The book begins with the first very first remembrances of Dorrigo Evans, the son of a poor railway worker who works his way through colleges and university to become a doctor and a surgeon and finally as World War II erupts, a Colonel in the British Australian forces. Before joining the army, he had worked to make a place for himself in the society and was looked upon by the Melbourne upper class as an up and coming young man of great promise. His life is all set and he has even found a girl, Ella of an old Australian aristocracy and money to settle down with. During a visit to a book store, he meets a girl who suddenly disturbs his well laid plans and things begin to get complicated as he discovers that this girl, Amy is also his uncle’s second wife. As Amy and Dorrigo get more involved, the world heads towards the cataclysmic phase of the war and with the fall of Singapore, Dorrigo Evan, finds himself held as a POW by the Japanese in the Burma Railway project. Though he struggles with memory of Amy and his expected obligations towards Ella, he is forced to set aside his personal turmoil, in order to not only survive, but help other men, other soldiers survive the hell of “The Line” with shortage of food, medicines and horrific conditions and merciless treatment meted out by the Japanese, that makes each day a struggle to just exist. The war eventually ends and the POWs are liberated, but Dorrigo fails to find a personal peace, despite a successful career, marriage, children and eventually a resounding status as a war hero. As things come to a full circle, around him, he finally grasps at what matters, when everything is said and done and even when some of things are left unsaid in the end.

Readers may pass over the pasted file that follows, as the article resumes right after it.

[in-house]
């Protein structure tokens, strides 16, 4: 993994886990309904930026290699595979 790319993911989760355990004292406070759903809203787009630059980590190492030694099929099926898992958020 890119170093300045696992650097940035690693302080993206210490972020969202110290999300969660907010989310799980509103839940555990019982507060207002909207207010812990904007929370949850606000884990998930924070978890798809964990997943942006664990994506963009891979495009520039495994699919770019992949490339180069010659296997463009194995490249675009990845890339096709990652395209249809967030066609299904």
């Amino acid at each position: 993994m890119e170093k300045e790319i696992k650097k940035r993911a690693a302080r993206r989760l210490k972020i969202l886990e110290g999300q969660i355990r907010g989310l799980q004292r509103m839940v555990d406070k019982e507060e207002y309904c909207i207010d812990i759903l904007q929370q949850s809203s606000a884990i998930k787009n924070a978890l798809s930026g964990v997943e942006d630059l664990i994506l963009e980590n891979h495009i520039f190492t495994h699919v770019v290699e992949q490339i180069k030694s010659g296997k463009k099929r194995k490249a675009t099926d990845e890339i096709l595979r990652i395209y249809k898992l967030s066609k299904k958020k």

This is not an easy book to read. The descriptions of the POW camp conditions are enough to give one a nightmare. You cannot dismiss them as simple fictional work, because these things happened and to think that our grandparents went through this hell is enough to start syndromes of “survivor’s guild, 3 generations removed.” Historically the work is absolutely and succinctly accurate, there is absolutely no effort by Mr. Flanagan to embellish the reality; it is served to reader as is harsh, dark and difficult, in a take it or leave it style! The characters are all very human and though I could hardly relate to anyone of them and some of them completely lacked depth, they are all everyday people – people who walk /breathe/live among us. People, who vacillate on making any of the critical decisions of life, stand tall as heroes because they simply have no choice. People with pride and people with a love of life all come together simply because they have to survive, when surviving each day equates to “living”. There are lies, deceit and fecklessness, but there is also courage, love and a belief of good to overcome the bad. Finally what really really impressed me were Mr. Flanagan’s words – beautiful, soul searing poetic majestic words, that brought forth sensitivity, hope and feelings. Words like “He felt more soft raindrops, saw bright-red oil against the brown mud, heard his mother calling again, but it was unclear what she was saying, was she calling him home or was it the sea? There was a world and there was him and the thread joining the two was stretching and stretching, he was trying to pull himself up that thread, he was desperately trying to haul himself back home to where his mother was calling. He tried calling to her but his mind was running out of his mouth in a long, long river towards the sea” and “Amy, amante, amour, he whispered, as if the words themselves were smuts of ash rising and falling, as though the candle were the story of his life and she the flame”.

It is this power of words that makes this book, despite its immensely dark subject, beautiful and hopeful.